Thursday, May 20, 2010

Eclipse of the Sunnis by Deborah Amos

Ryan Crocker, posted in the Middle East for over two decades and U.S. ambassador to Baghdad from 2007 to 2009, was asked in 2002 by Secretary of State Collin Powell to produce a memo regarding the future of Iraq should there be an invasion. Crocker predicted the fragmentation and chaos that would follow an invasion. The majority Shiites would vie for dominance over the minority Sunnis. Iraq’s neighbors would try to influence a weakened Iraq. He watched all of his predictions come to pass. (67)
In 2003, the foreign invasion destroyed the Iraqi state. Four million Iraqis have been displaced by the war. Sunnis fled, as did Christians. It became a Shiite dominated state. The invasion had overturned a long established order in the Arab region.
The new Iraqi constitution was approved in 2005 and for the first time in Iraqi history Islam was declared the official religion of the state. The second article of the constitution declared, “no law may be enacted that contradicts the established provisions of Islam.” (64) An Arab state that had previously tolerated Christians now targeted them for conversion or death.
Many fled to Syria and Amos recounts the result. “Syria was a confusing place.” (75) Damascus is a melting pot of dissidents, refugees, loyalists and more. Some fled to Lebanon.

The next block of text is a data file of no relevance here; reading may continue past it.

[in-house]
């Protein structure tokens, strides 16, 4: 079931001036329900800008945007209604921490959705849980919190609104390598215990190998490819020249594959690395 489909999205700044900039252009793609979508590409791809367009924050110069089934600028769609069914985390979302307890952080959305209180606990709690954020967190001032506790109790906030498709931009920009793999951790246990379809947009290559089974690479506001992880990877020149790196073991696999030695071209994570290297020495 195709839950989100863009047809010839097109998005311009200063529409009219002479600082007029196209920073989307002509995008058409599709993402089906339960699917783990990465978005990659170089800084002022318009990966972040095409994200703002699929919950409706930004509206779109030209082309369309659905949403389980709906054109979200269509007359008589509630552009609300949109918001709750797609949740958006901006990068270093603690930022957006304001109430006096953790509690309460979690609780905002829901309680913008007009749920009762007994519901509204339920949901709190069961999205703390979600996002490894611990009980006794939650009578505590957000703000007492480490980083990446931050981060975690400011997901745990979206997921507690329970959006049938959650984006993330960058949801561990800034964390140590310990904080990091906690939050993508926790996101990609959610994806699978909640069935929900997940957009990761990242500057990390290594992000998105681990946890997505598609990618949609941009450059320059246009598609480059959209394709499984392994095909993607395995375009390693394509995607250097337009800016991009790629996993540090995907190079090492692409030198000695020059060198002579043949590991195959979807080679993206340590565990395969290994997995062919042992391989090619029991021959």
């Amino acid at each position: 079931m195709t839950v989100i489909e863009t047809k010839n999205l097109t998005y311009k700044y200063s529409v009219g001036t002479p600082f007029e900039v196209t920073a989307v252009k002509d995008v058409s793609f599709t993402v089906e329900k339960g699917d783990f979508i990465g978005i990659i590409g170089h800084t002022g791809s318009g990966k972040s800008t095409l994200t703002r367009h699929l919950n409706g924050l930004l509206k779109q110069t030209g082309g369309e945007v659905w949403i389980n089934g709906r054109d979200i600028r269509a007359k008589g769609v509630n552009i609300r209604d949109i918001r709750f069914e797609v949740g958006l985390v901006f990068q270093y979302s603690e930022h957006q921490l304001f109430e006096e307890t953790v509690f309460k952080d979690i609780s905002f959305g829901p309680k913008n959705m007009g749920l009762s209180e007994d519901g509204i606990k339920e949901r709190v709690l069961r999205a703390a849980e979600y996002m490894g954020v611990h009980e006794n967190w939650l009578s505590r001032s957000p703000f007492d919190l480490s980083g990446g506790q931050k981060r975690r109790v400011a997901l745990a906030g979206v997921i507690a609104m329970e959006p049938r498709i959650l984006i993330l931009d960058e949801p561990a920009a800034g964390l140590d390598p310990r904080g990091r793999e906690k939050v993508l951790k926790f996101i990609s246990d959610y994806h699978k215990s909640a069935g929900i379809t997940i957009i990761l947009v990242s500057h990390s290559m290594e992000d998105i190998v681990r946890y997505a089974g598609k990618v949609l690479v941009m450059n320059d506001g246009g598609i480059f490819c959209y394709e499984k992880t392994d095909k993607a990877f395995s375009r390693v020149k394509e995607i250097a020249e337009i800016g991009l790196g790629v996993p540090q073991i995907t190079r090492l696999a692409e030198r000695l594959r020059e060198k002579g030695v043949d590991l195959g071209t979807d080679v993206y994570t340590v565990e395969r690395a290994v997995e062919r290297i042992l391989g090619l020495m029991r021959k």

Amos has interviewed many of the refugees and tells their sad stories of survival. When she asked them what kind of country would Iraq be, some answered, “I dare not think about it.” (167) “The American invasion that had removed Iraq from the balance-of-power equations on the Sunni side had tilted the region toward Tehran. The Sunni powers shuddered to think of living under the embrace of Shiite mullahs with nuclear arms.” (178)
Now, Iraq “[is] ranked as the most corrupt country in the Arab world, and the fourth most corrupt among all nations…” (195) “In 2009, more Iraqis were leaving than coming back.” (197) “Iraq [is] effectively a different country, transformed by the sectarian civil war. The Shiites had won, the Sunnis had lost.” (197) Christian minorities are still threatened. The EU stepped up resettlement quotas, promising places for Iraqis, mostly threatened Christians. (199)
Amos ends her book with encouraging words as the Obama administration tries to repair the damage done by the Bush administration. Diplomatic relations with Syria were on schedule to be reinstated. But the bad days for Iraq are not over.
Public Affairs, 213 pages.
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